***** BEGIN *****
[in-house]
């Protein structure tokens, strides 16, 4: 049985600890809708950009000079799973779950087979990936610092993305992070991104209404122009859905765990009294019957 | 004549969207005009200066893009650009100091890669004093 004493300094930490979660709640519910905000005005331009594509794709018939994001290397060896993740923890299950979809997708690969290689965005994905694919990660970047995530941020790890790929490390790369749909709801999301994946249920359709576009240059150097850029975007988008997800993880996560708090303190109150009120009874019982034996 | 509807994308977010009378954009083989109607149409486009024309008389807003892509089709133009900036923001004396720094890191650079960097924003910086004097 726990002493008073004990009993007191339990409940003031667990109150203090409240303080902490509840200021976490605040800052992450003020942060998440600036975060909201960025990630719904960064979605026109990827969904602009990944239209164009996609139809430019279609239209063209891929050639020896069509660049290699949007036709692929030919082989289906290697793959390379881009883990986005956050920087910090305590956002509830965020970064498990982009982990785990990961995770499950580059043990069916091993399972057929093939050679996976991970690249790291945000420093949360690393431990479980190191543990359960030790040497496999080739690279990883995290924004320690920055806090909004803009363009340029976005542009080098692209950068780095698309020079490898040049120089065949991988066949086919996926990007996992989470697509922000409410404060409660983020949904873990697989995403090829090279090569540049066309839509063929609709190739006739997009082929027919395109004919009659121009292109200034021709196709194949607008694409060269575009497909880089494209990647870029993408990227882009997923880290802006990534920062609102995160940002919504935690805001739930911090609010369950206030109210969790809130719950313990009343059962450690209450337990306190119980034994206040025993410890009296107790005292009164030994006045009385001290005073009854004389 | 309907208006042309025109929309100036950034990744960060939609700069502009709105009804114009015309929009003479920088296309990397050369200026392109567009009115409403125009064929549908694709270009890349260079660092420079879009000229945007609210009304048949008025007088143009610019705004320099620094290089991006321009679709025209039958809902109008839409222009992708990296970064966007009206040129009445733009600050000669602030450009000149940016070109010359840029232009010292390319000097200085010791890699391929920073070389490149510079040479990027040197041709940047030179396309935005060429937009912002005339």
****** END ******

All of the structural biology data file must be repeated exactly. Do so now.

[in-house]
């Protein structure tokens, strides 16, 4: 049985600890809708950009000079799973779950087979990936610092993305992070991104209404122009859905765990009294019957 | 004549969207005009200066893009650009100091890669004093 004493300094930490979660709640519910905000005005331009594509794709018939994001290397060896993740923890299950979809997708690969290689965005994905694919990660970047995530941020790890790929490390790369749909709801999301994946249920359709576009240059150097850029975007988008997800993880996560708090303190109150009120009874019982034996 | 509807994308977010009378954009083989109607149409486009024309008389807003892509089709133009900036923001004396720094890191650079960097924003910086004097 726990002493008073004990009993007191339990409940003031667990109150203090409240303080902490509840200021976490605040800052992450003020942060998440600036975060909201960025990630719904960064979605026109990827969904602009990944239209164009996609139809430019279609239209063209891929050639020896069509660049290699949007036709692929030919082989289906290697793959390379881009883990986005956050920087910090305590956002509830965020970064498990982009982990785990990961995770499950580059043990069916091993399972057929093939050679996976991970690249790291945000420093949360690393431990479980190191543990359960030790040497496999080739690279990883995290924004320690920055806090909004803009363009340029976005542009080098692209950068780095698309020079490898040049120089065949991988066949086919996926990007996992989470697509922000409410404060409660983020949904873990697989995403090829090279090569540049066309839509063929609709190739006739997009082929027919395109004919009659121009292109200034021709196709194949607008694409060269575009497909880089494209990647870029993408990227882009997923880290802006990534920062609102995160940002919504935690805001739930911090609010369950206030109210969790809130719950313990009343059962450690209450337990306190119980034994206040025993410890009296107790005292009164030994006045009385001290005073009854004389 | 309907208006042309025109929309100036950034990744960060939609700069502009709105009804114009015309929009003479920088296309990397050369200026392109567009009115409403125009064929549908694709270009890349260079660092420079879009000229945007609210009304048949008025007088143009610019705004320099620094290089991006321009679709025209039958809902109008839409222009992708990296970064966007009206040129009445733009600050000669602030450009000149940016070109010359840029232009010292390319000097200085010791890699391929920073070389490149510079040479990027040197041709940047030179396309935005060429937009912002005339």